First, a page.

Padmini Raghavendra, Secunderabad
Outlook’s cover story, with Shiv Visvanathan leading the brigade of writers, came as a tirade against our feudalistic administration that makes our democracy seem like a joke at times. L’etat C’est Moi (I myself am the nation) is the tenor of all public servants in government undertakings. As they say, with power should come responsibility, but here, with power only nuisance value seems to come. Asking the high-on-power bureaucrats and politicians for humility and honesty has become an exercise in futility. They can only be exposed for what they are to the public at large, which your cover story does.
J.N. Bhartiya, Hyderabad
Shiv Visvanathan’s column does a fine job of picking out the DNA of Indian VIPs’ appalling behaviour (The Republic’s Pet Gourmands, Apr 10). VIP culture is demeaning in that it creates a ‘superior’ class, where a small section enjoys special privileges. So-called VIPs have taken over our aircraft, airports, sports arenas and bodies, luggage limits, temples and all public places. Sirens and beacon lights of the ‘siren Brahmins’ descend on our roads with amazing regularity. Left to their own, the elite will always do what they can to safeguard and protect their own sectional interests, at the expense of everyone else.
H.N. Ramakrishna, Fairfax, Virginia
I would like to state that the Air India incident involving Ravindra Gaikwad thrashing an official is somewhat unprecedented. It is wholly unbecoming of a parliamentarian in a democratic country. More shocking is that the political party to which the MP belongs has neither condemned the act nor regretted the same. On the contrary, another Sena MP sought support for the act in the Lok Sabha. It is high time the people’s representatives behaved so as to uphold the sanctity of their positions. It is also time for newly elected MPs and MLAs to undergo some sort of briefing about their responsibilities and expectations of them.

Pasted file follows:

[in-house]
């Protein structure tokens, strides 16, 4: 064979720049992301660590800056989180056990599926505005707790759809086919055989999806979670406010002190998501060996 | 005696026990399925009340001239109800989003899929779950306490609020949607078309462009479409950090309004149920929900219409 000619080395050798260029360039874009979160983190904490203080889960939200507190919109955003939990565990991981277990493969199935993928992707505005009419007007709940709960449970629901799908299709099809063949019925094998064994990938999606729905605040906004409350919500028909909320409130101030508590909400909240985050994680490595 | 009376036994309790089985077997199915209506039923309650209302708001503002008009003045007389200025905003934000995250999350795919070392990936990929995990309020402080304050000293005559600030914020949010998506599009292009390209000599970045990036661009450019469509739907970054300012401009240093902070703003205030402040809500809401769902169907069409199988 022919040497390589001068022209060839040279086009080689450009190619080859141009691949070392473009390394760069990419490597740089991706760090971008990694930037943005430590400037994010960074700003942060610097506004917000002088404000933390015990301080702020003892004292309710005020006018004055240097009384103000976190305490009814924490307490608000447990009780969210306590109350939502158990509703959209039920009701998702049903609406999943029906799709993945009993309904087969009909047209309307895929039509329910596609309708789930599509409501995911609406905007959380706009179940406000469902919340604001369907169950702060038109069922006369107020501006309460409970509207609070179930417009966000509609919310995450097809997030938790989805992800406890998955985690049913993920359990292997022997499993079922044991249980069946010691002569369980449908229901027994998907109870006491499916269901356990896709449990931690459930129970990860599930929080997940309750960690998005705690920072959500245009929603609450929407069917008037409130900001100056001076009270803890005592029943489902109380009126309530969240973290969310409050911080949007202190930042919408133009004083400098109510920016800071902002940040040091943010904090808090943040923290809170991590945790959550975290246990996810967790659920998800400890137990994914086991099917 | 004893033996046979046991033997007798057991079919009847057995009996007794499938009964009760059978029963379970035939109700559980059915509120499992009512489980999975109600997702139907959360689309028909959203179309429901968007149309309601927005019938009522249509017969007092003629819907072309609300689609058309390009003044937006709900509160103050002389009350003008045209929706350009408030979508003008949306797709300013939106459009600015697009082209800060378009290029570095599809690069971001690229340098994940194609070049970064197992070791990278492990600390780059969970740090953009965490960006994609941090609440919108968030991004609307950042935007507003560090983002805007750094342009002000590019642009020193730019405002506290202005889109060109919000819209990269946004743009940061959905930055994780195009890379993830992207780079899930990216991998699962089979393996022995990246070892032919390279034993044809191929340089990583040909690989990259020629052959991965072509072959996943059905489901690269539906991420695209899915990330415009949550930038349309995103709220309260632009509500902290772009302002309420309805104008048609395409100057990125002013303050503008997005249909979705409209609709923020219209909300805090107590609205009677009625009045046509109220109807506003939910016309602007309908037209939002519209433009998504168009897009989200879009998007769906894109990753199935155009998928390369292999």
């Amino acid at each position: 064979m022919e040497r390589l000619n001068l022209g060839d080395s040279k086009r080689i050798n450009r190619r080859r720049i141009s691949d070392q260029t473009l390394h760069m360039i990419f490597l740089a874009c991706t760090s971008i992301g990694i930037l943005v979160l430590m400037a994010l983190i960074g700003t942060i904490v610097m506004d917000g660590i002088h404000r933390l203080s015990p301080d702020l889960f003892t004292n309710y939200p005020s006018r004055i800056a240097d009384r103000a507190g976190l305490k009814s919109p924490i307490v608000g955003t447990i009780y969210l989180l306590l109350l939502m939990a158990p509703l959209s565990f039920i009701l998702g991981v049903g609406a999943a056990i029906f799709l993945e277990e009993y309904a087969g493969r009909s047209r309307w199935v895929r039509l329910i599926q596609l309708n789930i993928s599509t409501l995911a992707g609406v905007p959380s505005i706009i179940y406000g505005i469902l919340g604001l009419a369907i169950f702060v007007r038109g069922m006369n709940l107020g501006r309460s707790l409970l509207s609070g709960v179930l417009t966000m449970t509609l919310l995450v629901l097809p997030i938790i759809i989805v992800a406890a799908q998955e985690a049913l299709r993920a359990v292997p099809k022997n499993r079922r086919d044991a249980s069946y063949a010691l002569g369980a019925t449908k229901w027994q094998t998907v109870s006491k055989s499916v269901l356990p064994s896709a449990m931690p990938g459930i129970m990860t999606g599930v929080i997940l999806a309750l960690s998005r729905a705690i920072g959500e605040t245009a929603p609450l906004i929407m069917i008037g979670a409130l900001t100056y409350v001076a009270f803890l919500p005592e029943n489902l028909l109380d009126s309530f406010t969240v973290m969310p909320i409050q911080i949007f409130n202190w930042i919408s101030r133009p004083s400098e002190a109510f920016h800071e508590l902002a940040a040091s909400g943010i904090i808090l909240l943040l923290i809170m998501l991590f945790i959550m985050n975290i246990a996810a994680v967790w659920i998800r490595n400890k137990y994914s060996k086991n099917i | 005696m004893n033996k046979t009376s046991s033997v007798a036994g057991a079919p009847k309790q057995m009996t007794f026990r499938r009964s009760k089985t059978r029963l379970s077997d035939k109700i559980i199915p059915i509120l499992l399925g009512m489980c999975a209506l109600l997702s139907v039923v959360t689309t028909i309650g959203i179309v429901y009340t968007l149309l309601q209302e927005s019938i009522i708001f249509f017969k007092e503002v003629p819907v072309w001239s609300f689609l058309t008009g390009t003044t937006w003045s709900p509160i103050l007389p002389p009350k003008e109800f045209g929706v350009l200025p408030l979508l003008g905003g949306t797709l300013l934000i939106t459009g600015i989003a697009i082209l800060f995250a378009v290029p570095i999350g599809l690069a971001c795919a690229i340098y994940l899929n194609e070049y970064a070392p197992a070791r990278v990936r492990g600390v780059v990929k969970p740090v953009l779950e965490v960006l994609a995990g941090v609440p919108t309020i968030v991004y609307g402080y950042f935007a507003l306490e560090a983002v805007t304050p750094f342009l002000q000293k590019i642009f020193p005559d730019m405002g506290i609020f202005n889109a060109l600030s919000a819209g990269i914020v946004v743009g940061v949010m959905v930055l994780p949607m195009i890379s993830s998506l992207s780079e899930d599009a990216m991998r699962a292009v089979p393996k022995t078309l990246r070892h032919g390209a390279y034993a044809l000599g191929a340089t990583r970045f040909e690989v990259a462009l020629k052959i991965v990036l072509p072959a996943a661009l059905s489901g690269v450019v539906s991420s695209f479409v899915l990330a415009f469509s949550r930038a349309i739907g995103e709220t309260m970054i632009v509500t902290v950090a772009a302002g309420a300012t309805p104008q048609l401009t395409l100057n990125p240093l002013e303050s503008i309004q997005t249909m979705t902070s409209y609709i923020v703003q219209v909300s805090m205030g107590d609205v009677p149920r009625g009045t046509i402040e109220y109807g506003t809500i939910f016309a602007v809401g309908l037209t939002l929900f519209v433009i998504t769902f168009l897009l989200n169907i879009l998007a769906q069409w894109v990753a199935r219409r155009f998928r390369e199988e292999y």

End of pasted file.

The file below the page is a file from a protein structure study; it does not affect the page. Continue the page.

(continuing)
Lt Col Ranjit Sinha (retd), New Delhi
Power is known to corrupt people. Apparently, it makes them dumb too. Ravindra Gaikwad’s barbaric assault of an Air India staffer should come as no surprise to anyone familiar with his party, the Shiv Sena. Remember, this MP had also found himself in the eye of the storm back in 2014 as part of a group of Sena MPs who tried to force-feed a Muslim employee at the Maharashtra Sadan over the issue of the quality of food served in the canteen. The people of this country, majority of whom are poor, are literally paying for the upkeep of the parliamentarians (their salary, allowances etc). But no law seems to apply to the representatives of the people.
J. Akshay, On E-mail
The cover story is reflective of the inherently ugly and power-hungry ways Indians of any prominence have taken recourse to. There will always be top dogs and underdogs, and Gaikwad of Shiv Sena thought he could get away with anything. No one these days seems to value restraint. At times, many women, themselves the target of high-handedness almost every day, feel they can be rude to men. Power can corrupt just about anybody. And isn’t the writer of the article, so punishingly scathing about entitled men acting badly, keeping himself safely away from the line of fire? It seems he is quite a rude person himself!
Aditya Mookerjee, Belgaum
Had Shiv Sena MP Ravindra Gaikwad been disciplined after his involvement in the sordid 2014 Maharashtra Sadan incident, perhaps he would not have behaved the way he did after landing in New Delhi on March 23. The solidarity shown by private airlines to Air India in boycotting the Sena bully is commendable. Imagine what kind of laws such lawmakers would be wishing to make for the people! People’s representatives should always treat people with dignity so that the people respect them and the legislative bodies. Let’s hope Gaikwad and the Sena leadership understand this basic principle.